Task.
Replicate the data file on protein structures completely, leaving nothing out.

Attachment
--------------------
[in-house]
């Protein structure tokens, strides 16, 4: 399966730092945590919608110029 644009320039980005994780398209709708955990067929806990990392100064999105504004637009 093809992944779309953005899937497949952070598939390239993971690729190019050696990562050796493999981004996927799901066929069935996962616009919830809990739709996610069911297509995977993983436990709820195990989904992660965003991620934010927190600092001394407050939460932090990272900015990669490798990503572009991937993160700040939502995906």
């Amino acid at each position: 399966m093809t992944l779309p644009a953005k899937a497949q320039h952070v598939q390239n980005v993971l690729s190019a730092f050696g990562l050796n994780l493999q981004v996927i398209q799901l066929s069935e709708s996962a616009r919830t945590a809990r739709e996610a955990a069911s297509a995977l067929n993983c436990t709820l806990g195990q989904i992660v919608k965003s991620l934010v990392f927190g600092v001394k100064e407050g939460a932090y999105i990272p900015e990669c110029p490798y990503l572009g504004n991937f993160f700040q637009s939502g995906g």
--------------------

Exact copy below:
[in-house]
């Protein structure tokens, strides 16, 4: 399966730092945590919608110029 644009320039980005994780398209709708955990067929806990990392100064999105504004637009 093809992944779309953005899937497949952070598939390239993971690729190019050696990562050796493999981004996927799901066929069935996962616009919830809990739709996610069911297509995977993983436990709820195990989904992660965003991620934010927190600092001394407050939460932090990272900015990669490798990503572009991937993160700040939502995906």
């Amino acid at each position: 399966m093809t992944l779309p644009a953005k899937a497949q320039h952070v598939q390239n980005v993971l690729s190019a730092f050696g990562l050796n994780l493999q981004v996927i398209q799901l066929s069935e709708s996962a616009r919830t945590a809990r739709e996610a955990a069911s297509a995977l067929n993983c436990t709820l806990g195990q989904i992660v919608k965003s991620l934010v990392f927190g600092v001394k100064e407050g939460a932090y999105i990272p900015e990669c110029p490798y990503l572009g504004n991937f993160f700040q637009s939502g995906g």